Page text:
The Anthropology of Mental Illness
The book sets itself the ambitious task of exploring the relationship between human culture and the phenomenon of mental illness, that which has embarrassed, fascinated, and challenged educated minds throughout the centuries. Various manifestations of this phenomenon are examined in specific cultural contexts, presented with notable competence, and illustrated with memorable descriptions of clinical cases. (…) The book and its author have many merits—the capacity to present a highly specialized subject in an intelligible, absorbing, and simultaneously profound manner; respectable erudition and academic self-discipline; and the notable skill of handling different domains of knowledge, among others. The most remarkable quality, however, is the author’s concern both for the reader—who is carefully led into quite unknown and still frightening territory—as well as for his protagonists, the mentally ill. All told, I believe that this book will be of interest not just to students of psychiatry, psychology, and anthropology, but also to a broader circle of readers who are excited by the wretched and admirable destiny of being human.
11 Culture Specific Syndromes
Nothing in Zanzibar is as it seems.
Dr. D. Livingstone
The designation “culture specific” is imprecise, because all psychiatric syndromes, even the organic ones, have their cultural specifics. In this provisional entity, transcultural psychiatry traditionally includes syndromes united only by the uncertain presumption that they are present in one culture, while uncommon in others. It is debatable which syndromes should be included here because there are innumerable nuances and variations. These states are exotic, ethnographic local behavioral idioms that reconstruct their meaning, which may seem obscure to the external observer, from the local cosmogony. They are also called psychogenic, hysterical, ethnic, or exotic psychoses, or culture bound, or culture reactive, syndromes.142, 145, 158 Schizophrenia and affective disorders, despite their marked cultural differences (sometimes to the extent of unrecognizability and diagnostic confusion), are universally known and accessible for examination with the so-called etic approach. Unlike them, and in favor of relativism, culture specific syndromes are evidence of cultural uniqueness and can be understood through the so-called emic approach (Chapter 5).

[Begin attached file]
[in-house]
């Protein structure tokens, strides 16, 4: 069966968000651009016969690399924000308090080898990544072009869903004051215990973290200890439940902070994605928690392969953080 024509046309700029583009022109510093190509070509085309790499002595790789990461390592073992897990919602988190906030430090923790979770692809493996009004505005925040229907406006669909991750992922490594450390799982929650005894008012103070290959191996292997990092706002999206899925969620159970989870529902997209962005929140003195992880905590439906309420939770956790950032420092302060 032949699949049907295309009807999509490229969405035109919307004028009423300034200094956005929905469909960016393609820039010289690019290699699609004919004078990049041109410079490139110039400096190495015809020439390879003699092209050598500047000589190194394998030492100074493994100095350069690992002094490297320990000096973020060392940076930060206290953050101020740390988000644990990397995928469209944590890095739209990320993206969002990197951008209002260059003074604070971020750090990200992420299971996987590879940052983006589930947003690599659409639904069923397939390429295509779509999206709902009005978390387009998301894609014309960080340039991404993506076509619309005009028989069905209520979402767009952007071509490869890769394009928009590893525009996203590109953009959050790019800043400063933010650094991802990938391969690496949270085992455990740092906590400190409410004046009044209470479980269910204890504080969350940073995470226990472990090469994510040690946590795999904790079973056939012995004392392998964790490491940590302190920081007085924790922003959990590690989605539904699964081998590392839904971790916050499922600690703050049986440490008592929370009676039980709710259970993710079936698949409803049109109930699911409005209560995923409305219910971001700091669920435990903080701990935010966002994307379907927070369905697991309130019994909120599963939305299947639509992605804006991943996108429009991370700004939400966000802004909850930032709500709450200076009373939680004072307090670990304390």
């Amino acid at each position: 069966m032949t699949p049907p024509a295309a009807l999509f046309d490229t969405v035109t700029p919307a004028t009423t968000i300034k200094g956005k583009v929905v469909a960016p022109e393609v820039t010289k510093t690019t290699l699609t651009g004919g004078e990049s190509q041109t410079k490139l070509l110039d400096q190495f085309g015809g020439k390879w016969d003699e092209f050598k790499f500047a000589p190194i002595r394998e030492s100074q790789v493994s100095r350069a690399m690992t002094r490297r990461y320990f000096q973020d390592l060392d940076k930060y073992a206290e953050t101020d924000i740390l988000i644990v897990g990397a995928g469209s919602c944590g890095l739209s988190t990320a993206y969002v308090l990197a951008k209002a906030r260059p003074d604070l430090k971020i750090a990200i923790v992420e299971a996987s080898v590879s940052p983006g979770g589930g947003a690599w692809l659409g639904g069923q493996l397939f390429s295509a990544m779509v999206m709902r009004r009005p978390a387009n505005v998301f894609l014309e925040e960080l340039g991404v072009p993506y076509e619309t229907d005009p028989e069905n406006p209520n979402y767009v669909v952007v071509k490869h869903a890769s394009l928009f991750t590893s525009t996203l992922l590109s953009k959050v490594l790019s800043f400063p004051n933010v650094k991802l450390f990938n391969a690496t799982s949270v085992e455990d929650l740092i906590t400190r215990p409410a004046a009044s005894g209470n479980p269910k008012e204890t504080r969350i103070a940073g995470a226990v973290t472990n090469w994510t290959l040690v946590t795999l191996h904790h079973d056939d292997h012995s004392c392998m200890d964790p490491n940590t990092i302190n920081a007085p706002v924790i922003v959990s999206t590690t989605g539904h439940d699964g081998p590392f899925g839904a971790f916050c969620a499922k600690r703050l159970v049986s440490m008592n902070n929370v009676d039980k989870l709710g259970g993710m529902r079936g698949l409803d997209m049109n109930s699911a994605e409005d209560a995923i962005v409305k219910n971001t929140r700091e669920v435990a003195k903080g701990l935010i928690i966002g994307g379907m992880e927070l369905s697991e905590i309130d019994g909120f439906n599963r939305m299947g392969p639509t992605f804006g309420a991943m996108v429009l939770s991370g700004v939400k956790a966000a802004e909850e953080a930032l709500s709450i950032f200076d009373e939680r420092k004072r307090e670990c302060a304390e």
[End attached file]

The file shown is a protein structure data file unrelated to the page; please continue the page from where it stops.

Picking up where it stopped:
Whether these are indeed unique syndromes, formed by specific combinations of cultural heredity and peculiarities of biological isolates and climate, or variants of common syndromes, though significantly transformed by the abovementioned factors, is unknown. The combination between culture, biology, and geographical specifics in each of them is different, with each of these factors bearing a different relative weight. For this reason, their assignment to common categories or larger entities, such as psychogenic and...
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